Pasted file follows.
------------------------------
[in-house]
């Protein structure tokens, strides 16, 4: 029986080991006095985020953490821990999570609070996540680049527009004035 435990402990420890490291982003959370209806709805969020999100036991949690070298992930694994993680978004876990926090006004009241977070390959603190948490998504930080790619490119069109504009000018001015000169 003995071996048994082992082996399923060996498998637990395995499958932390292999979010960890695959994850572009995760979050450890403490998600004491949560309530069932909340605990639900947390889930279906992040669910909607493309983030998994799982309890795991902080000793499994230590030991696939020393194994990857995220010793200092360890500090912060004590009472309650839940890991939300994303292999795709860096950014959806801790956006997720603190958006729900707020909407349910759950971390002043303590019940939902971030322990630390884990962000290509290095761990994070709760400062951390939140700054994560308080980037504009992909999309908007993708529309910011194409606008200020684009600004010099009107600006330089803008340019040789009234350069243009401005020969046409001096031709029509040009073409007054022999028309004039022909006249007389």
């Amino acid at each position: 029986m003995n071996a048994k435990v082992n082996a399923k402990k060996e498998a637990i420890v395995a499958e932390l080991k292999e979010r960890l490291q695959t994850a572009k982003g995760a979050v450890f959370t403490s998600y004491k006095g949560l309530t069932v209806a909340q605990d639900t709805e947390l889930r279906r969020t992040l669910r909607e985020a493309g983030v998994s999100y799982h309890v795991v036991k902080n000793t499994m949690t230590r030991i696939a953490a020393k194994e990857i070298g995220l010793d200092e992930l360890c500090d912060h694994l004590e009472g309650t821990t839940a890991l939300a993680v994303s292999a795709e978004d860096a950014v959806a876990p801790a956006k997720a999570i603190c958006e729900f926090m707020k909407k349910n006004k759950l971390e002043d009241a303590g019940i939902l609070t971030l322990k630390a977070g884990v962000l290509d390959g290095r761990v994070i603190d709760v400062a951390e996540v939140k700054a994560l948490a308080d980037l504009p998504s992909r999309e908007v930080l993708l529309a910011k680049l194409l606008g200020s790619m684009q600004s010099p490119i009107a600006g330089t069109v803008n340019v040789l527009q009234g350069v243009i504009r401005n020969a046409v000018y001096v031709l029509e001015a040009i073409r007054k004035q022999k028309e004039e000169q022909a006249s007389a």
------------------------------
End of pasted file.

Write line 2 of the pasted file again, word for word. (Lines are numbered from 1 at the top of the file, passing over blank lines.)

């Protein structure tokens, strides 16, 4: 029986080991006095985020953490821990999570609070996540680049527009004035 435990402990420890490291982003959370209806709805969020999100036991949690070298992930694994993680978004876990926090006004009241977070390959603190948490998504930080790619490119069109504009000018001015000169 003995071996048994082992082996399923060996498998637990395995499958932390292999979010960890695959994850572009995760979050450890403490998600004491949560309530069932909340605990639900947390889930279906992040669910909607493309983030998994799982309890795991902080000793499994230590030991696939020393194994990857995220010793200092360890500090912060004590009472309650839940890991939300994303292999795709860096950014959806801790956006997720603190958006729900707020909407349910759950971390002043303590019940939902971030322990630390884990962000290509290095761990994070709760400062951390939140700054994560308080980037504009992909999309908007993708529309910011194409606008200020684009600004010099009107600006330089803008340019040789009234350069243009401005020969046409001096031709029509040009073409007054022999028309004039022909006249007389």